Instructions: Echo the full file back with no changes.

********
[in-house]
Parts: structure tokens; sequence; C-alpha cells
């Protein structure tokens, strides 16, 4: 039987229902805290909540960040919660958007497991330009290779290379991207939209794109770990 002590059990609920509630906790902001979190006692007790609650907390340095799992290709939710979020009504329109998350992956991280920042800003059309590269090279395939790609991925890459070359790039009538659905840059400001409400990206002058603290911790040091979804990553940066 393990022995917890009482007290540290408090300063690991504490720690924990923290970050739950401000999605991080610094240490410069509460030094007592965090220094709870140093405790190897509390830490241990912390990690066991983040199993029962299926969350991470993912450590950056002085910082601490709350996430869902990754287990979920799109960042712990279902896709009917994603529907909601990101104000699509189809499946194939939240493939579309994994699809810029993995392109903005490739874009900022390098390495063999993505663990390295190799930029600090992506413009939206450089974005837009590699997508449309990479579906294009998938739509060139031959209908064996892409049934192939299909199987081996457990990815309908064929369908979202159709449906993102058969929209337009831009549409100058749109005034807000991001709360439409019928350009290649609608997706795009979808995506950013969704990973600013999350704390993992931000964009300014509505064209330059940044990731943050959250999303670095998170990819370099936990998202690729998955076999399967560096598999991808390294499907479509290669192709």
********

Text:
[in-house]
Parts: structure tokens; sequence; C-alpha cells
């Protein structure tokens, strides 16, 4: 039987229902805290909540960040919660958007497991330009290779290379991207939209794109770990 002590059990609920509630906790902001979190006692007790609650907390340095799992290709939710979020009504329109998350992956991280920042800003059309590269090279395939790609991925890459070359790039009538659905840059400001409400990206002058603290911790040091979804990553940066 393990022995917890009482007290540290408090300063690991504490720690924990923290970050739950401000999605991080610094240490410069509460030094007592965090220094709870140093405790190897509390830490241990912390990690066991983040199993029962299926969350991470993912450590950056002085910082601490709350996430869902990754287990979920799109960042712990279902896709009917994603529907909601990101104000699509189809499946194939939240493939579309994994699809810029993995392109903005490739874009900022390098390495063999993505663990390295190799930029600090992506413009939206450089974005837009590699997508449309990479579906294009998938739509060139031959209908064996892409049934192939299909199987081996457990990815309908064929369908979202159709449906993102058969929209337009831009549409100058749109005034807000991001709360439409019928350009290649609608997706795009979808995506950013969704990973600013999350704390993992931000964009300014509505064209330059940044990731943050959250999303670095998170990819370099936990998202690729998955076999399967560096598999991808390294499907479509290669192709």